IND v. ENG Adelaide 36 all out will not affect us in the Motera day-night test, says Virat Koli

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They grow kohli

India’s surrender of 36 in the second inning of Australia’s first test, a two-day game played with a pink ball in December, will not affect the third test against England, which starts under the lights here on Wednesday at the reconstructed Motera Stadium, said the Indian captain They grow kohli.

Collie added that England, which also capitulated to 58 in its last pink ball test against New Zealand in Auckland, will also not be affected by a one-off grim show.

“Both are bizarre experiences for two quality countries. If you ask England the same question – do you think you can be thrown out 50 times, their answer will probably be no. You understand that on a certain day things are supposed to it happened in a certain way, “Collie said as he spoke to the media on Tuesday, before the first pink ball test after Adelaide crashed.

“Whatever you try to do seems to be out of control and nothing seems to be going right. This happened to us in Adelaide. Excluding those 45 minutes of bad cricket, we dominated this test match. We are very confident in “how we play the pink ball, even in Australia, where the pitches helped their tailors. We brushed it off and won in Melbourne. That (36 of all) is not an obstacle or a mental sign,” he said.

Collie said that even if the wicket is suitable for spinning, the pink ball will probably help the competitors in stitching and tempo.

“The pink ball tends to swing much more than the normal red ball we play with. We experienced this when we played a game in 2019 with Bangladesh. It is much more challenging to play with the pink ball, no matter the height you play especially in the evening “As a wadding team, if you start your inning under the lights, this hour and a half is very challenging,” Collie said.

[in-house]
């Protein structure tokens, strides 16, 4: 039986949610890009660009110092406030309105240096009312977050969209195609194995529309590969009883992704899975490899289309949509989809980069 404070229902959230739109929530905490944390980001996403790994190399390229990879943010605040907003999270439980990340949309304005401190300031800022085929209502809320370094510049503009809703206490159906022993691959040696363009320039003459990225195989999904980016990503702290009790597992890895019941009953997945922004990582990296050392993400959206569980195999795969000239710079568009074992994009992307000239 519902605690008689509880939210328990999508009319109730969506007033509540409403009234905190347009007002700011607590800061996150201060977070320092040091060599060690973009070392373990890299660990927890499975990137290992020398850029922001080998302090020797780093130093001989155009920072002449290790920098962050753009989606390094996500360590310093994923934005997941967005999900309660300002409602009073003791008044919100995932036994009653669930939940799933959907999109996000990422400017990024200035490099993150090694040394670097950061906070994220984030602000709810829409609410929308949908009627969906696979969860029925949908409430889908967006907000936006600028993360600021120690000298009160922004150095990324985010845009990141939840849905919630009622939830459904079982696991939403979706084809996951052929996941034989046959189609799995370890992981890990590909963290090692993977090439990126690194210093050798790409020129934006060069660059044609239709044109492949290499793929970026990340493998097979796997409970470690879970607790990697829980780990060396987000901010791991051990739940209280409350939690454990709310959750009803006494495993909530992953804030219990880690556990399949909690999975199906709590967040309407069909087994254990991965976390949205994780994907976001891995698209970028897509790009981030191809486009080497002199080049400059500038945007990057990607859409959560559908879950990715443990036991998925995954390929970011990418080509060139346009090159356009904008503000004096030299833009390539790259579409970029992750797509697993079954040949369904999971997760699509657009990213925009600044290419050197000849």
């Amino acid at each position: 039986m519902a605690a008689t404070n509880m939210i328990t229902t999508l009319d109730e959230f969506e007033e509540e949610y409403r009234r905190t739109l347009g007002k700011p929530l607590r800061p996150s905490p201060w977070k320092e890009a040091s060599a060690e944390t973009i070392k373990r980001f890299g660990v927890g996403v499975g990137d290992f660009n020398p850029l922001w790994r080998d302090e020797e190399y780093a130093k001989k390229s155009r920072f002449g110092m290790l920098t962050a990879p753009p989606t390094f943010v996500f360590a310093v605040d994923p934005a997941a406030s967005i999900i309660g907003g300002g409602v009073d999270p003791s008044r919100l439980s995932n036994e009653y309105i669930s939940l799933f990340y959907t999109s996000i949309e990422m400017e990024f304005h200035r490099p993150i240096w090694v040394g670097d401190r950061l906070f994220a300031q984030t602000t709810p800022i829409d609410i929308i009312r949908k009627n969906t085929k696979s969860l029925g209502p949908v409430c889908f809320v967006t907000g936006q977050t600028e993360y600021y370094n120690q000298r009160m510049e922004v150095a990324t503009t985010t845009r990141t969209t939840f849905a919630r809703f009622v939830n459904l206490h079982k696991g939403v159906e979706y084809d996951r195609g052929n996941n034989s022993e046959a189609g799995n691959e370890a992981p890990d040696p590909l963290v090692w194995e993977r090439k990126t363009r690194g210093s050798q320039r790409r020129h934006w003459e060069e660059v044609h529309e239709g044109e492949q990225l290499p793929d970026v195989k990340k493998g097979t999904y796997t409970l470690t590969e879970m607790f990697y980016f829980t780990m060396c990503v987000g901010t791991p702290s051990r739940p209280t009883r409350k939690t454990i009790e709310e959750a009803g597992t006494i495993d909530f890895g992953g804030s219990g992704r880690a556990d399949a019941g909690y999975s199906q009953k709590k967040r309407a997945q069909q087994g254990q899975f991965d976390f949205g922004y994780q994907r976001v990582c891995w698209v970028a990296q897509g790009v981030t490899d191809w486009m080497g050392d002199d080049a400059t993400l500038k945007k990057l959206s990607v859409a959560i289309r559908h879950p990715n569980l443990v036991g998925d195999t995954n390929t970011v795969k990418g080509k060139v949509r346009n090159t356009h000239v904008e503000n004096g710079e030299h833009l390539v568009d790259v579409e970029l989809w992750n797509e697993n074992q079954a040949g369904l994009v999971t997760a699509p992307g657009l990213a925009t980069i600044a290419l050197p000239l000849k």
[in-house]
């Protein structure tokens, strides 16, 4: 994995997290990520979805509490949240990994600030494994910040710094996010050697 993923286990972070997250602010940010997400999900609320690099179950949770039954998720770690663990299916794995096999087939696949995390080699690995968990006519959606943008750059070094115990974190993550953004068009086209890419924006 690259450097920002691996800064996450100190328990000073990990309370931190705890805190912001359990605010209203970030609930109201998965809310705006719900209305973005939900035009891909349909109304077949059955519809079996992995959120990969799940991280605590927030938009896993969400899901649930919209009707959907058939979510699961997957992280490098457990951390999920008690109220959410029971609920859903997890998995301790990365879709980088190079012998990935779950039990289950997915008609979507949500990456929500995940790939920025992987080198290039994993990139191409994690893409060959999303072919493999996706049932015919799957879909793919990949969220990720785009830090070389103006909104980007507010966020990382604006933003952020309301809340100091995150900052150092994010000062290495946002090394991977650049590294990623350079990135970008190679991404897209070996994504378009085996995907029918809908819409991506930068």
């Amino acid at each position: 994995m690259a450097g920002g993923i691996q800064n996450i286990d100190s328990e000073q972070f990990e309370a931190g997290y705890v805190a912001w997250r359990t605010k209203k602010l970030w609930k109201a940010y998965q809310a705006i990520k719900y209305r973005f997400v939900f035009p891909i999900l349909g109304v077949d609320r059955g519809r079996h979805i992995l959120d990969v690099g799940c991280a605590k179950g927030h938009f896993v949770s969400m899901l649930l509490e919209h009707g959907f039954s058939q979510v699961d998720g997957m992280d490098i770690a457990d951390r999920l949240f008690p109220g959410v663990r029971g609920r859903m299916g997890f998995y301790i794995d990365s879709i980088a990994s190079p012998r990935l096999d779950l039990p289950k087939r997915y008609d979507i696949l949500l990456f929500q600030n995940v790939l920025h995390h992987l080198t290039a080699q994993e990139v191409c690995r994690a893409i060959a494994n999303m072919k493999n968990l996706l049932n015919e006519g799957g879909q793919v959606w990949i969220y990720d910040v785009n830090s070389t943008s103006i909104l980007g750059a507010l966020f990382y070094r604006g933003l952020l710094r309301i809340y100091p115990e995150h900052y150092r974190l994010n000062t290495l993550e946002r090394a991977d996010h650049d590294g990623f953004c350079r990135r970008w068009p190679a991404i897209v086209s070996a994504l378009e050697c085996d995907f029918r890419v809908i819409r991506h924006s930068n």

Opener Rohit Sharma on sunday said the pitch for the third test would not be different from that used for the second test at MA Chidambaram Stadium in Chennai. This wicket started helping rotating machines from the first session on the first day.

Collie thought spinners would play a role, but fast bowling would not be overlooked.

“Spin will come into play for sure. But I don’t think the new ball and the fast bowlers can be ignored. The pink ball brings them into the game while the ball is nice and shiny. It’s something we know very well and are preparing for. respectively, “Collie said.

“The last time we experienced that the first session was most enjoyable for a bat was when the sun came out and the ball didn’t do that much. But when it starts to get dark, especially at dusk, it gets very complicated. The light changes. It’s very “It’s hard to see the ball and under the lights, the ball tends to swing a lot. I think it’s a reversal of roles and you have to adjust quite quickly as a batsman,” he said.

Collie said that batsmen should start from scratch after dark, no matter how well they played all day.

“Even if you can fight in the afternoon, but you have to be careful again (with the lights on) and start from scratch. You probably need to be a little more disciplined than during the day. In the same way with bowling, plan to bathe in the afternoon. with a constant length and then in the afternoon to attack more, “he added.

Collie said the movement did not bother the Indians too much, as “we have beaten England in their own home, where the ball is bigger.”

He also said his immediate focus is not on the World Cup final to qualify, for which India must win the last two tests in a series of four matches. The team’s focus is to win both tests, he said.

“You can’t play for reasons (like the WTC). We’re looking to win both. For us, these are two cricket games, that’s a reality. We’re currently preparing for tomorrow. We’re ready to grind for five days and move on to the next one. There is no point in running too far ahead in the future, “he said.



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